Joe Biden Warns Britain Over Brexit

Democrat presidential candidate Joe Biden has become the latest U.S. politician to express concern over the U.K.'s Brexit bill, warning that it could have consequences for a future U.S.-U.K. trade deal.

Boris Johnson's British government has voted in favor of a bill that would give it powers to override parts of the Brexit agreement with the European Union (E.U.), which his own government negotiated and is legally binding. This amendment is to prevent, Johnson said, the E.U. being able to dictate where British borders were.

Critics say that this harms the Good Friday Agreement which brokered peace between Northern Ireland and the Republic of Ireland.

Biden wrote on Twitter: "We can't allow the Good Friday Agreement that brought peace to Northern Ireland to become a casualty of Brexit.

"Any trade deal between the U.S. and U.K. must be contingent upon respect for the Agreement and preventing the return of a hard border. Period."

His comments are the latest in a number of warning from top U.S. officials, including from House of Representatives speaker Nancy Pelosi who said there was "absolutely no chance of a U.S.-U.K. trade agreement passing the Congress" if Britain undermined the Northern Ireland peace agreement.

On Tuesday evening, four senior members of Congress wrote a letter to Johnson outlining a similar warning, saying a trade deal could be blocked.

The letter, starting by outlining how close the U.S.-U.K. relationship was, was signed by Democratic congressmen Eliot Engel, Richard Neal, and Bill Keating and Republican Congressman Peter King.

Joe Biden
The Democrat candidate warned of the consequences of the U.K.'s latest Brexit bill for U..S-U.K. trade Getty

It said: "We were so disturbed by the reports about your government's efforts to undermine the Northern Ireland protocol of the Withdrawal Agreement that, if true, could have disastrous consequences for the Good Friday Agreement and broader process to maintain peace on the island of Ireland.

"It is necessary for us to emphasize how this issue could directly affect the U.S.-U.K. bilateral relationship even beyond the broad, bipartisan support for the people of Northern Ireland. Many in the United States and in Congress consider the issues of the Good Friday Agreement and a potential U.S.-U.K. Free Trade Agreement inextricably linked.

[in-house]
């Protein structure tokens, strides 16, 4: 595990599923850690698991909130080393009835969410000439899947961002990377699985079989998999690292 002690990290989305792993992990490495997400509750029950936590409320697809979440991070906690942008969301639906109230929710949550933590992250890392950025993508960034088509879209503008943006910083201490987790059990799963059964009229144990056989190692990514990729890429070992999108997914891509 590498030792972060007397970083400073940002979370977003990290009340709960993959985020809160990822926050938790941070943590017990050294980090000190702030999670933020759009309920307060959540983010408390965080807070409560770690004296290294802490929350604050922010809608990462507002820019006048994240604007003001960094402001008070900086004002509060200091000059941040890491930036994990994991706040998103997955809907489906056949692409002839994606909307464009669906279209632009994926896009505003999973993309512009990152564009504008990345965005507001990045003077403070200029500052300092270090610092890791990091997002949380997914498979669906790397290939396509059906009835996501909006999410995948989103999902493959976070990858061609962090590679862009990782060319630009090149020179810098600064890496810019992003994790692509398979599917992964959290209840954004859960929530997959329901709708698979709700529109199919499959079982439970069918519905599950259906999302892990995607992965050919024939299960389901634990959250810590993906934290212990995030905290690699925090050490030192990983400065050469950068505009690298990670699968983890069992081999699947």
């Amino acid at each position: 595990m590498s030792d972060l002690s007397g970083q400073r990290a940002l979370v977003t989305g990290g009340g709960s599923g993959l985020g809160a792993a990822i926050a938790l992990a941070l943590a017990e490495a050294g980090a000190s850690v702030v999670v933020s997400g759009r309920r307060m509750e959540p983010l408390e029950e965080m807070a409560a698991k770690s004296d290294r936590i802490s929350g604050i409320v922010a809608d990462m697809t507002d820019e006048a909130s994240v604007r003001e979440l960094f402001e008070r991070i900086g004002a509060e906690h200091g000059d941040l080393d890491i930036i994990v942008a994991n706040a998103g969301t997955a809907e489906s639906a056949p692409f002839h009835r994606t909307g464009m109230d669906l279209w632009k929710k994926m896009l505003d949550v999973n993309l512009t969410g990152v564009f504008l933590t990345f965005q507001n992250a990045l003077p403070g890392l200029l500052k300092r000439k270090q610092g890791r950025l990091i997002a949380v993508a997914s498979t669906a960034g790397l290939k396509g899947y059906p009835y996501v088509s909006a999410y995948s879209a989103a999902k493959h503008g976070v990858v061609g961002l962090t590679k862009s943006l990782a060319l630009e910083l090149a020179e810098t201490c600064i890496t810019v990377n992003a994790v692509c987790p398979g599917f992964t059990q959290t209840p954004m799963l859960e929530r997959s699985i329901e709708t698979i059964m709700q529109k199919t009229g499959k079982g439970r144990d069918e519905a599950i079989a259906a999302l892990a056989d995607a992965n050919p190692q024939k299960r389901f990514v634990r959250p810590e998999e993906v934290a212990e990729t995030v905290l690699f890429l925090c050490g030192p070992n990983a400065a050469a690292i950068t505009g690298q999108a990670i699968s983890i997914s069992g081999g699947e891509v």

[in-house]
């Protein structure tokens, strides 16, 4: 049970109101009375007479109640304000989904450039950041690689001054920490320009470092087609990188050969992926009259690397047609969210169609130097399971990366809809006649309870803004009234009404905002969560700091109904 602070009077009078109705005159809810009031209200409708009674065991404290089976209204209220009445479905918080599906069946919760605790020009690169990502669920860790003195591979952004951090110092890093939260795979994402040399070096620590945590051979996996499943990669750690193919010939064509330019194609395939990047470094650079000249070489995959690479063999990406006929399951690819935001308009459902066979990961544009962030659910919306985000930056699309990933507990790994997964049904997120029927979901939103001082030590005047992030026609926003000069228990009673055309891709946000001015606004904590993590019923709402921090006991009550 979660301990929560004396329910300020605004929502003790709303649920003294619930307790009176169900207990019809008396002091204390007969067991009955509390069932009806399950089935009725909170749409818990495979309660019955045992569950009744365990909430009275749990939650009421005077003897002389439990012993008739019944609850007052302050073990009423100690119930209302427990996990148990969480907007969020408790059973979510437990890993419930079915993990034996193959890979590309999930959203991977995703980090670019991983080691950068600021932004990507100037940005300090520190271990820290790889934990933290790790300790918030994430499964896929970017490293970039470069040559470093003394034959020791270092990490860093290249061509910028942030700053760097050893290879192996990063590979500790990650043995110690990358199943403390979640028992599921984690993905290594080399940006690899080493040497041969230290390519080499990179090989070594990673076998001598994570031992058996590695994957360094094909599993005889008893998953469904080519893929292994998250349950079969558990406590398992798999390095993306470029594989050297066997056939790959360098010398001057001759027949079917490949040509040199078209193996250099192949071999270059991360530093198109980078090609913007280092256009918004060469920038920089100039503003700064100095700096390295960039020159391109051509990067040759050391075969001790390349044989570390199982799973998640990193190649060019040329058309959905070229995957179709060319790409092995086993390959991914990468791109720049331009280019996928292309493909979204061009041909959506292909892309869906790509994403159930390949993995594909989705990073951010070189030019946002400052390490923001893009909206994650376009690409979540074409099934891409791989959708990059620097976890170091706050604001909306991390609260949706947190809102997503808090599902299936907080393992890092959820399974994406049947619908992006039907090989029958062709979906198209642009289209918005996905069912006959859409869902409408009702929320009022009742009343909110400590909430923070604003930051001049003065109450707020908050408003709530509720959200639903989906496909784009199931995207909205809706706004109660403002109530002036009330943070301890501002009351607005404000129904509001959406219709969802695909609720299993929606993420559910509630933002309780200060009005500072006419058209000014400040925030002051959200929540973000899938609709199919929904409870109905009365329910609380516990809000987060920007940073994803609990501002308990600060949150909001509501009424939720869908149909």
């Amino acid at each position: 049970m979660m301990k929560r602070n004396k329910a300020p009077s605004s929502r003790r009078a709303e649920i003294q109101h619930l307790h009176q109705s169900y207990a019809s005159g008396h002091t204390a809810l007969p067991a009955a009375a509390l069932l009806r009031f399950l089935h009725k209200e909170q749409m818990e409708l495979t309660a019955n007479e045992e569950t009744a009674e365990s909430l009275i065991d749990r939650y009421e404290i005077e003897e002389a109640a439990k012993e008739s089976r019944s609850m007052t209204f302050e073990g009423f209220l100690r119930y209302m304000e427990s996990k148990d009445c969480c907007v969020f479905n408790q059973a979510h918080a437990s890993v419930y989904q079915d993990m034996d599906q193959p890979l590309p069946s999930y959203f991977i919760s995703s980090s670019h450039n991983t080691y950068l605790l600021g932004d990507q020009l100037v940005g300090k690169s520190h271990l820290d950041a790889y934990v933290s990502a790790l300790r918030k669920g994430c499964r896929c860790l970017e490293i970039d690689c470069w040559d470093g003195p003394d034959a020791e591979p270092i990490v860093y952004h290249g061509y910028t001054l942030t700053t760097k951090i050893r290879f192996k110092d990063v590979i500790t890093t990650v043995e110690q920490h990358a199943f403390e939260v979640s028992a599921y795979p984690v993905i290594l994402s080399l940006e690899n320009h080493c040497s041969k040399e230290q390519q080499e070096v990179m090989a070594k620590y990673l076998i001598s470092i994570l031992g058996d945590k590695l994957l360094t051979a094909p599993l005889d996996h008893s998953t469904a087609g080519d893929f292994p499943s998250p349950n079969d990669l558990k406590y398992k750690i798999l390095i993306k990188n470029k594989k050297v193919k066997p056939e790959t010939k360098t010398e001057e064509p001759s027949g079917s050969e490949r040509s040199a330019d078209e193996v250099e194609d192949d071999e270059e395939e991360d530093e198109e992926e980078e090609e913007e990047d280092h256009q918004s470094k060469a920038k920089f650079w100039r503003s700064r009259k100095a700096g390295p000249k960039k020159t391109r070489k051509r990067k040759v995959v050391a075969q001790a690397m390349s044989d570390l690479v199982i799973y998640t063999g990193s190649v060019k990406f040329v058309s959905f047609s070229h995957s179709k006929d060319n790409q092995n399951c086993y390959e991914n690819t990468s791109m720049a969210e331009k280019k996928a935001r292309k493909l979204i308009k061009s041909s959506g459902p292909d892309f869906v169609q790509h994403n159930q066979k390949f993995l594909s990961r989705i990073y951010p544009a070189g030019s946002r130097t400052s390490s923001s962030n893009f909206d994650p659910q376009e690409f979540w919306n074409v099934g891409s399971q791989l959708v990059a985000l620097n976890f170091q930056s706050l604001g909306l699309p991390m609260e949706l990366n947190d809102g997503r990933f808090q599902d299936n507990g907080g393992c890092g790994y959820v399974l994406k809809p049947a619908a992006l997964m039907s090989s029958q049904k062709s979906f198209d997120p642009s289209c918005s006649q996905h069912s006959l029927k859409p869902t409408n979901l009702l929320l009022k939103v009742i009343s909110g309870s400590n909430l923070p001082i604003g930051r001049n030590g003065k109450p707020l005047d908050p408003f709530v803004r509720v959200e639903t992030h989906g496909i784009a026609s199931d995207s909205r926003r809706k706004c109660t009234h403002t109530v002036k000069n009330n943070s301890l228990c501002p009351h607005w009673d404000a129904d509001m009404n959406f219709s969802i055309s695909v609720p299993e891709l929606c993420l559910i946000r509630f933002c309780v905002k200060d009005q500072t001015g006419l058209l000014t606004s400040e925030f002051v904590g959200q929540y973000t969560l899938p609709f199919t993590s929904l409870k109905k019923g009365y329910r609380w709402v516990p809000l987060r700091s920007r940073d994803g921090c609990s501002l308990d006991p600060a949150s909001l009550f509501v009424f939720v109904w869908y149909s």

"We therefore urge you to abandon any and all legally questionable and unfair efforts to flout the Northern Ireland protocol of the Withdrawal Agreement and look to ensure that Brexit negotiations do not undermine the decades of progress to bring peace to Northern Ireland and future options for the bilateral relationship between our two countries."

It comes as U.K. Foreign Secretary Dominic Raab spent Wednesday in Washington trying to ally fears that the U.K.'s agreement could undermine the Good Friday Agreement.

In contrast to the warning from Biden, Secretary of State Mike Pompeo said: "We trust the UK, I am confident they'll get it right."

The aim of the Internal Market Bill, according to Johnson, is to ensure goods can move freely between England, Scotland, Wales and Northern Ireland.

The bill would also allow the government to disapply previous agreements relating to the movement of goods including those applying to Northern Ireland, which it was agreed during the Brexit agreement, would stay closely aligned to the single market to avoid a barrier between itself and the Republic of Ireland which will still be the E.U. single market.

The government's plans also run contrary to the Northern Ireland protocol contained within the Withdrawal agreement signed between the U.K. and E.U., which exists to prevent a hard border between the Republic of Ireland and Northern Ireland, in line with the 1998 Good Friday agreement which former President Bill Clinton played an instrumental role in helping to forge.